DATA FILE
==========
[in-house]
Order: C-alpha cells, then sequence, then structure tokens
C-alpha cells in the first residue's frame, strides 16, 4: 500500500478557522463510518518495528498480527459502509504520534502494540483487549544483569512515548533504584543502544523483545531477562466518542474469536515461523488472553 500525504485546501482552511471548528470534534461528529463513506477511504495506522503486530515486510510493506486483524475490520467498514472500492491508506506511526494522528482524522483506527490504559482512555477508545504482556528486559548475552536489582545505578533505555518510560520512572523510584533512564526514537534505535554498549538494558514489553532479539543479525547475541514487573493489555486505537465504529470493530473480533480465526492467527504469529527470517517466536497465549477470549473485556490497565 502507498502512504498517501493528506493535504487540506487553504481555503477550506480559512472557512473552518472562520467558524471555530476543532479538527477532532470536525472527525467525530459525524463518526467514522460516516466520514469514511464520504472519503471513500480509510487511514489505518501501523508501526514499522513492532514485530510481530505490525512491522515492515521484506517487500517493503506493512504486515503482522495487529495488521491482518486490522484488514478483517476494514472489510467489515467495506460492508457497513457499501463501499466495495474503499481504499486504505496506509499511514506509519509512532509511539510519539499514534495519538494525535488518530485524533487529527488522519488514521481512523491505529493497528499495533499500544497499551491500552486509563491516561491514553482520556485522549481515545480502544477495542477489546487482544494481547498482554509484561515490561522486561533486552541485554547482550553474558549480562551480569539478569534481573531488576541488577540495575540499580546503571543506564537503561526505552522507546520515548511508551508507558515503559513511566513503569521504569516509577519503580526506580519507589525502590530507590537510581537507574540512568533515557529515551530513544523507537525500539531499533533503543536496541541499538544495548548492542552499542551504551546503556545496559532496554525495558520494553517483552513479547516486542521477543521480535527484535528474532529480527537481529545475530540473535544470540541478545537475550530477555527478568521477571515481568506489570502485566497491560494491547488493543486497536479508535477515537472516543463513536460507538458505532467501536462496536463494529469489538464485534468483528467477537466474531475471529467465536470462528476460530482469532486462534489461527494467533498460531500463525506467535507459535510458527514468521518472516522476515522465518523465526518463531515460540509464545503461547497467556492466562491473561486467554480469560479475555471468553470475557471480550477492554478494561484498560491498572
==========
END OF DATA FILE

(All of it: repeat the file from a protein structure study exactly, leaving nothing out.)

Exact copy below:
[in-house]
Order: C-alpha cells, then sequence, then structure tokens
C-alpha cells in the first residue's frame, strides 16, 4: 500500500478557522463510518518495528498480527459502509504520534502494540483487549544483569512515548533504584543502544523483545531477562466518542474469536515461523488472553 500525504485546501482552511471548528470534534461528529463513506477511504495506522503486530515486510510493506486483524475490520467498514472500492491508506506511526494522528482524522483506527490504559482512555477508545504482556528486559548475552536489582545505578533505555518510560520512572523510584533512564526514537534505535554498549538494558514489553532479539543479525547475541514487573493489555486505537465504529470493530473480533480465526492467527504469529527470517517466536497465549477470549473485556490497565 502507498502512504498517501493528506493535504487540506487553504481555503477550506480559512472557512473552518472562520467558524471555530476543532479538527477532532470536525472527525467525530459525524463518526467514522460516516466520514469514511464520504472519503471513500480509510487511514489505518501501523508501526514499522513492532514485530510481530505490525512491522515492515521484506517487500517493503506493512504486515503482522495487529495488521491482518486490522484488514478483517476494514472489510467489515467495506460492508457497513457499501463501499466495495474503499481504499486504505496506509499511514506509519509512532509511539510519539499514534495519538494525535488518530485524533487529527488522519488514521481512523491505529493497528499495533499500544497499551491500552486509563491516561491514553482520556485522549481515545480502544477495542477489546487482544494481547498482554509484561515490561522486561533486552541485554547482550553474558549480562551480569539478569534481573531488576541488577540495575540499580546503571543506564537503561526505552522507546520515548511508551508507558515503559513511566513503569521504569516509577519503580526506580519507589525502590530507590537510581537507574540512568533515557529515551530513544523507537525500539531499533533503543536496541541499538544495548548492542552499542551504551546503556545496559532496554525495558520494553517483552513479547516486542521477543521480535527484535528474532529480527537481529545475530540473535544470540541478545537475550530477555527478568521477571515481568506489570502485566497491560494491547488493543486497536479508535477515537472516543463513536460507538458505532467501536462496536463494529469489538464485534468483528467477537466474531475471529467465536470462528476460530482469532486462534489461527494467533498460531500463525506467535507459535510458527514468521518472516522476515522465518523465526518463531515460540509464545503461547497467556492466562491473561486467554480469560479475555471468553470475557471480550477492554478494561484498560491498572